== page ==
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HomeNewsLocal newsRezoning Hearing Highlights Need for Local Business Involvement

Rezoning Hearing Highlights Need for Local Business Involvement

A rezoning hearing on a request from Bernard Wesselhoft so he can build a convenience store on Gifft Hill Road frequently segued into the need for “indigenous” Virgin Islands residents to get involved in economic development of St. John and the territory.

“These rezonings are sometimes the only vehicle people can use to get into the business stream,” said Sen. Almando “Rocky” Liburd as he kicked off the discussion at Thursday’s legislative Committee of the Whole meeting at the Legislature building on St. John.

Wesselhoft wants a rezoning from R-2, residential low-density, one- and two-family homes to B-3, business scattered, for his one-third of an acre. He plans a two-story building with about 1,500 square feet on each floor.

While the convenience store will be on the first floor, he said, he anticipates offices on the second floor. It will have a dozen off-street parking spaces.

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A request for a rezonings for the Sirius Resort and Marina on Coral Bay property owned by the Moravian Church had been on the agenda. Sirius wants rezoning for most of a parcel now zoned R-2, residential low density, and a small section of a parcel zoned W-2, waterfront industrial, to W-1, waterfront pleasure, to allow for the hotel development and parking deck.

A 1.45-acre waterfront strip is already zoned W-1. However, church superintendent Eulencine Christopher, in a letter read into the record, asked for a postponement because church officials were attending a conference in Antigua.

Wesselhoft’s request got a favorable recommendation from the Planning and Natural Resources Department, which held a hearing on the issue on April 22.

“A mixed use benefits residents,” DPNR research analyst Leia Laplace said.

While all the 11 senators at the Committee of the Whole meeting as well as the two people who spoke in favor of the rezoning noted the need for indigenous business involvement, Sen. Kurt A. Vialet said that residents must be ready for the jobs.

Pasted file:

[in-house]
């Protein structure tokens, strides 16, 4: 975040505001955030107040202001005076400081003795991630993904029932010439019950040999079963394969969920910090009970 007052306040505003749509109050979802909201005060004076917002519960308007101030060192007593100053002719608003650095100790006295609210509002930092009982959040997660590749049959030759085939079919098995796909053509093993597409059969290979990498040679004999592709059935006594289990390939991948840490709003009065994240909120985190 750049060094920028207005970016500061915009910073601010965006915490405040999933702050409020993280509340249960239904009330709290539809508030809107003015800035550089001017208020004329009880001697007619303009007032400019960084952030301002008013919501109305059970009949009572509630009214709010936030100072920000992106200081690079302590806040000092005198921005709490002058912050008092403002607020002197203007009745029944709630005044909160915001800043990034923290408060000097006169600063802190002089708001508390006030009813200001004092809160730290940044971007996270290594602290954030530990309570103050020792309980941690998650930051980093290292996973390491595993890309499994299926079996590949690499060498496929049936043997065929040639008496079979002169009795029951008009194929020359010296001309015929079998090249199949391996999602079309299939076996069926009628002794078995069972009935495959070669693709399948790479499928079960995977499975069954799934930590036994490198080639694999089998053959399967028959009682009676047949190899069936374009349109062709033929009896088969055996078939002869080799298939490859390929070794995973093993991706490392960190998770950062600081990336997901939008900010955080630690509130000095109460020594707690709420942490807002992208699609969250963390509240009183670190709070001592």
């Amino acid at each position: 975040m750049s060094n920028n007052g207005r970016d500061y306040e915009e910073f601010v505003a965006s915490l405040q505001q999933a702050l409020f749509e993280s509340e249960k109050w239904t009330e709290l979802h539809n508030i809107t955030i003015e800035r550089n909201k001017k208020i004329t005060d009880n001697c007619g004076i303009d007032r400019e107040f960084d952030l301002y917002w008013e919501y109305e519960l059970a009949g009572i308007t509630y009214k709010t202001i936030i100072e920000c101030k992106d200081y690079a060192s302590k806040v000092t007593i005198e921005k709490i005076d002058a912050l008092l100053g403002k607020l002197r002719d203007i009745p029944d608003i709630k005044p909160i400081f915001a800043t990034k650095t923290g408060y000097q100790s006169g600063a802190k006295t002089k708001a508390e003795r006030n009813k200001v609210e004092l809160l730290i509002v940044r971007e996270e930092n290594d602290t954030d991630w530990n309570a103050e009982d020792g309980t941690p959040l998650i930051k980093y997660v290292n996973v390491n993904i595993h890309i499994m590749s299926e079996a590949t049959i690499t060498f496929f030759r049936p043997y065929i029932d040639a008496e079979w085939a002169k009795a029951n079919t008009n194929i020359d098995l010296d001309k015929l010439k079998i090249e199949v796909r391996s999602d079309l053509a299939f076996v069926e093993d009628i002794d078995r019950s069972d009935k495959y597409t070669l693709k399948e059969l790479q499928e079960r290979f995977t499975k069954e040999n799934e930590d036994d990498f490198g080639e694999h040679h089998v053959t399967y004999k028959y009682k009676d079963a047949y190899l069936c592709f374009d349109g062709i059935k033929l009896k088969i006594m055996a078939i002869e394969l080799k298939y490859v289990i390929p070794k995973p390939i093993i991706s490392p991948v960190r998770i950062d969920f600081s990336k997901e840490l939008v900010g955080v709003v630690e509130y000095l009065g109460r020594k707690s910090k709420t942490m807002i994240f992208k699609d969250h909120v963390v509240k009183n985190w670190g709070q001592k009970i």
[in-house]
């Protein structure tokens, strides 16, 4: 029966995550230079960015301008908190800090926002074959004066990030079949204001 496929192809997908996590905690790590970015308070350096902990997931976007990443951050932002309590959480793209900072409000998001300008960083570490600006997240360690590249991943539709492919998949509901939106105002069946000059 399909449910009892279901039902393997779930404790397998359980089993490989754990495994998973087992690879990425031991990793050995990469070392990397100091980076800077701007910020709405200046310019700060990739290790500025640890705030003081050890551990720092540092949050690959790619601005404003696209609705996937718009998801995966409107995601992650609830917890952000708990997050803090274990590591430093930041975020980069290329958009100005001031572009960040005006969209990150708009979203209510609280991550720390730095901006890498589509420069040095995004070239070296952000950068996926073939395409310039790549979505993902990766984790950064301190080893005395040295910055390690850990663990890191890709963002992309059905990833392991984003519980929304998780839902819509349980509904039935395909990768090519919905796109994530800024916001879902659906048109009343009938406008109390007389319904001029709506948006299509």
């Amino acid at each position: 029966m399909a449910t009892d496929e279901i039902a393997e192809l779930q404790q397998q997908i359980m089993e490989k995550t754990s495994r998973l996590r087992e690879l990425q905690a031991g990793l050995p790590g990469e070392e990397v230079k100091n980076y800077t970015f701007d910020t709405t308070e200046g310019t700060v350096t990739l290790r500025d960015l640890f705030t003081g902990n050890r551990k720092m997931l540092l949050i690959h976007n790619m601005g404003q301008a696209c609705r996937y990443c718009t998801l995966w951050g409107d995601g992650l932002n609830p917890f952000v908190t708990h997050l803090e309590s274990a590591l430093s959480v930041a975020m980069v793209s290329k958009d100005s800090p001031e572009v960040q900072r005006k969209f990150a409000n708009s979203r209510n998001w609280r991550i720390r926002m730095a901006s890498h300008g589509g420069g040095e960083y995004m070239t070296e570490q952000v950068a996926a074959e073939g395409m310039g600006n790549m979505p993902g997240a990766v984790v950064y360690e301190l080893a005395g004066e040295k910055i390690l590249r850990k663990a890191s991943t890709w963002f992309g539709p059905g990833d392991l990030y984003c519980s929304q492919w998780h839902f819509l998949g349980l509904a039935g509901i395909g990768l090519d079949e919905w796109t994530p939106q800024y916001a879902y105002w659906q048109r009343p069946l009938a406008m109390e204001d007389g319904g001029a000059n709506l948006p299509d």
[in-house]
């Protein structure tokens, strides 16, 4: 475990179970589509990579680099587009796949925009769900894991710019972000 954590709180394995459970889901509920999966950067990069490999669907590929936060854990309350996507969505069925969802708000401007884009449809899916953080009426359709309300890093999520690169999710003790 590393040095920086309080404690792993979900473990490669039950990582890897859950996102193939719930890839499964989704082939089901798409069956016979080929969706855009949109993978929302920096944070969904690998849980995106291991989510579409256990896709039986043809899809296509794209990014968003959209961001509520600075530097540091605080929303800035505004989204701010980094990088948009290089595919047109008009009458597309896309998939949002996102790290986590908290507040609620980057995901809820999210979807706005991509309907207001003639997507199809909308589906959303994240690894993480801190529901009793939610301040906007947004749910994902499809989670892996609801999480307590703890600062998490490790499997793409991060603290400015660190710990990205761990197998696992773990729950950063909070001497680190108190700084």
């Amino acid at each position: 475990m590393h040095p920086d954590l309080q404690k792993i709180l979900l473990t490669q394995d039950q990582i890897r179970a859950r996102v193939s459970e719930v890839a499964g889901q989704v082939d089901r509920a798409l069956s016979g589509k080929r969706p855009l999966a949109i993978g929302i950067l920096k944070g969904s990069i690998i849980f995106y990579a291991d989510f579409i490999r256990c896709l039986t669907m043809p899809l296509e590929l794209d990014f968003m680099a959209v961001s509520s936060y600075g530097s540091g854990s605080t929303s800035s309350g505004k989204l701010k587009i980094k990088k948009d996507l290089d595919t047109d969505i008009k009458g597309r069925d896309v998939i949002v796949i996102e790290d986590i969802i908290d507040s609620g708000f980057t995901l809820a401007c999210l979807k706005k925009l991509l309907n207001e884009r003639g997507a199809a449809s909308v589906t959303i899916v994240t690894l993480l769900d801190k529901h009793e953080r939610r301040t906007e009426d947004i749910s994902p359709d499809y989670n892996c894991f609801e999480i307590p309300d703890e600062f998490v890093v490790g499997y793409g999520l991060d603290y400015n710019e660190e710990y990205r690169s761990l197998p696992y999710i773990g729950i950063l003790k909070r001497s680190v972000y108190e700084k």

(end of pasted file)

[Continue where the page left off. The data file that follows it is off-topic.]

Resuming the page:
“You can’t drop out of school,” Vialet said.

He said that people can’t expect to be involved in businesses just because they live on the island if they have no skills.

Businessman and former Sen. Robert O’Connor Jr. and Emmanuel “Mano” Boyd spoke in favor of Wesselhoft’s request.

“He’s part of this community. He deserves an opportunity to share in the economics of St. John,” O’Connor said.

O’Connor also pointed out that there is limited participation by the “indigenous” population of St. John.

He said the island was losing people because of the lack of opportunity on St. John.

Boyd echoed his remarks, nothing that local people do not have a fair share of the economic pie.

Sen. Janette Millin Young said she wanted Wesselhoft to serve as a role model for younger St. John residents.

Sen. Myron Jackson said that when he got off the ferry, he encountered a young black man sitting on the corner. He said the young man told him he was disenfranchised.

“He asked me to do due diligence to empower him,” Jackson said.

Senators and legislative staff arriving on the ferry have a couple of blocks to walk to reach the Legislature building. They pass numerous restaurants and other businesses on the way.

“Cruz Bay is the only town of all the towns that got it right. It has a day life and night life,” Sen. Clifford Graham said, wishing the same for Charlotte Amalie, Christiansted and Frederiksted.

He said the towns on St. Thomas and St. Croix only have a day life.

Wesselhoft’s rezoning request now needs action by the Legislature before he can begin building.

Of the 15 senators, only Sens. Kenneth Gittens, Nereida “Nellie” Rivera-O’Reilly, Sammuel Sanes and Tregenza Roach were absent.

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